Pharmacy teams in England are able to access free psychological first aid training to help them support patients who have suffered mental health difficulties because of the coronavirus pandemic, Minister for Mental Health, Nadine Dorries has announced.
The free online educational tool, created by Public Health England (PHE), is available to pharmacy teams and other frontline staff and volunteers in England from today (15 June).
The course aims to equip frontline responders with the necessary skills and confidence to recognise and help those who have been psychologically affected as a result of Covid-19, including issues such as job worries, bereavement or social isolation.
Last month, community pharmacists in England told the Pharmacist they had seen an increase in patients showing new or exacerbated mental health issues since the lockdown began in March, confirming fears that a surge in mental health issues is ‘imminent’.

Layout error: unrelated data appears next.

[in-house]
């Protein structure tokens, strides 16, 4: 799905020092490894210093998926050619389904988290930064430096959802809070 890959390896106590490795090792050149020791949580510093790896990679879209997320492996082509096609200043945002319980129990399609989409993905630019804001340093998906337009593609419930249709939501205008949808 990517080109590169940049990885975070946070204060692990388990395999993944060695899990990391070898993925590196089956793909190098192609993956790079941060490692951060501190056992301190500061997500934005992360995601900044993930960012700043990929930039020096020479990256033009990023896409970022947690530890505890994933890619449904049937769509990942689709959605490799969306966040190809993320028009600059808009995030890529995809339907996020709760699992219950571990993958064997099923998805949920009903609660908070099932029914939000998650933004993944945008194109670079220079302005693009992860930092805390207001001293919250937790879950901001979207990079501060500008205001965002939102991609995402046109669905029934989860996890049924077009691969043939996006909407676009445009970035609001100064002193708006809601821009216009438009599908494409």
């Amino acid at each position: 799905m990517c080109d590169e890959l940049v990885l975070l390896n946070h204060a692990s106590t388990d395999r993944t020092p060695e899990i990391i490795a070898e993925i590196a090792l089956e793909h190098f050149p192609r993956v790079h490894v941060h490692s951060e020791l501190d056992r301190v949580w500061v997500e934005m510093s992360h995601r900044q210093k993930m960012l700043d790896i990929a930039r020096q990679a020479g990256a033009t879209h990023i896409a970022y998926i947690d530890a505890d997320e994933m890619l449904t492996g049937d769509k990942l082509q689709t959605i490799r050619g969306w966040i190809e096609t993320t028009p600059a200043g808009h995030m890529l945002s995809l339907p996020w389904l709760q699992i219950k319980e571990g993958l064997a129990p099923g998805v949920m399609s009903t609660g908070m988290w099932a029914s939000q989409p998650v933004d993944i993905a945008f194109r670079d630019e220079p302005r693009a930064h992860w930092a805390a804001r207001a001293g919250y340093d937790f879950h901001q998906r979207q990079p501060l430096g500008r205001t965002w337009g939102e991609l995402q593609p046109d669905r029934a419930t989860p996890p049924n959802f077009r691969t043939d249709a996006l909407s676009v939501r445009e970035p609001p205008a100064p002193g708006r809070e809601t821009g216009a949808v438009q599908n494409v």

With many GP surgeries and mental health support services maintaining a closed-door policy during lockdown, more people suffering from mental health issues have started to turn to pharmacists for help.
However, some pharmacists said they felt ill-prepared to help patients with mental health issues.
Mike Hewitson, a superintendent pharmacist at Beaminster Pharmacy in Dorset, said that he did not believe that pharmacy was ‘well enough equipped’ to deal with the influx of mental health cases.
Ade Williams, superintendent pharmacist at Bedminster Pharmacy in Bristol, said he believed that all pharmacy staff should be trained in mental health first aid and that pharmacies should be integrated into the mental health pathway so that the sector can provide ‘better support to patients’.
Last month, the Royal College Of Psychiatrists forecasted a ‘tsunami’ in mental health illness after lockdown, following a 45% dip in the number of routine psychiatry appointments and a 43% increase in urgent and emergency cases.
The Pharmacist spoke with consultant psychiatrist at King’s College London, Professor Neil Greenberg, who offered some advice to pharmacy teams on how to help people who come into the pharmacy with mental health difficulties.